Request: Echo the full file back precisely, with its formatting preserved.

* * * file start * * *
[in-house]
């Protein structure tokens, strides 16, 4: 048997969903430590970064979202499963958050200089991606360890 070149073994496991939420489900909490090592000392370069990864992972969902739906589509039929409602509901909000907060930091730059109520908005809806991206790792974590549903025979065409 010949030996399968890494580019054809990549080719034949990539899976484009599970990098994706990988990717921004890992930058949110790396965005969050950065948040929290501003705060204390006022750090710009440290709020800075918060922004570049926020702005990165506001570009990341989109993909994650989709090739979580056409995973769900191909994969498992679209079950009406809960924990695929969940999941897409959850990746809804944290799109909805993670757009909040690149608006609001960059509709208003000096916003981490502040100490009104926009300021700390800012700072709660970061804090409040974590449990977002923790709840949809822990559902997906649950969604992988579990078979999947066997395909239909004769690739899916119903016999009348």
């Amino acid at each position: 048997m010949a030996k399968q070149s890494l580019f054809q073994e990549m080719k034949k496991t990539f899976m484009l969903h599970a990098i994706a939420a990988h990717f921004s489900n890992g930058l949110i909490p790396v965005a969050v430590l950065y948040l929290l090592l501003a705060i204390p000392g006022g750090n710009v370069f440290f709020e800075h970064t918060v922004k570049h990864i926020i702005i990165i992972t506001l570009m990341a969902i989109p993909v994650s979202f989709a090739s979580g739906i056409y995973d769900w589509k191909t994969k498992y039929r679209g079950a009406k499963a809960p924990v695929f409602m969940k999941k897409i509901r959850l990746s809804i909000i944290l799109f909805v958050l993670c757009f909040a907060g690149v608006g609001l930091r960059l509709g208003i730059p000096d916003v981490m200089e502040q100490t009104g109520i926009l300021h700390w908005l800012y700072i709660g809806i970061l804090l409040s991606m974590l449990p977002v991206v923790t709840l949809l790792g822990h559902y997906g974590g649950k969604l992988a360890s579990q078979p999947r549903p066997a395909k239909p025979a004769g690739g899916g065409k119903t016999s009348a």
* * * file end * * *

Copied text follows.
[in-house]
């Protein structure tokens, strides 16, 4: 048997969903430590970064979202499963958050200089991606360890 070149073994496991939420489900909490090592000392370069990864992972969902739906589509039929409602509901909000907060930091730059109520908005809806991206790792974590549903025979065409 010949030996399968890494580019054809990549080719034949990539899976484009599970990098994706990988990717921004890992930058949110790396965005969050950065948040929290501003705060204390006022750090710009440290709020800075918060922004570049926020702005990165506001570009990341989109993909994650989709090739979580056409995973769900191909994969498992679209079950009406809960924990695929969940999941897409959850990746809804944290799109909805993670757009909040690149608006609001960059509709208003000096916003981490502040100490009104926009300021700390800012700072709660970061804090409040974590449990977002923790709840949809822990559902997906649950969604992988579990078979999947066997395909239909004769690739899916119903016999009348």
């Amino acid at each position: 048997m010949a030996k399968q070149s890494l580019f054809q073994e990549m080719k034949k496991t990539f899976m484009l969903h599970a990098i994706a939420a990988h990717f921004s489900n890992g930058l949110i909490p790396v965005a969050v430590l950065y948040l929290l090592l501003a705060i204390p000392g006022g750090n710009v370069f440290f709020e800075h970064t918060v922004k570049h990864i926020i702005i990165i992972t506001l570009m990341a969902i989109p993909v994650s979202f989709a090739s979580g739906i056409y995973d769900w589509k191909t994969k498992y039929r679209g079950a009406k499963a809960p924990v695929f409602m969940k999941k897409i509901r959850l990746s809804i909000i944290l799109f909805v958050l993670c757009f909040a907060g690149v608006g609001l930091r960059l509709g208003i730059p000096d916003v981490m200089e502040q100490t009104g109520i926009l300021h700390w908005l800012y700072i709660g809806i970061l804090l409040s991606m974590l449990p977002v991206v923790t709840l949809l790792g822990h559902y997906g974590g649950k969604l992988a360890s579990q078979p999947r549903p066997a395909k239909p025979a004769g690739g899916g065409k119903t016999s009348a």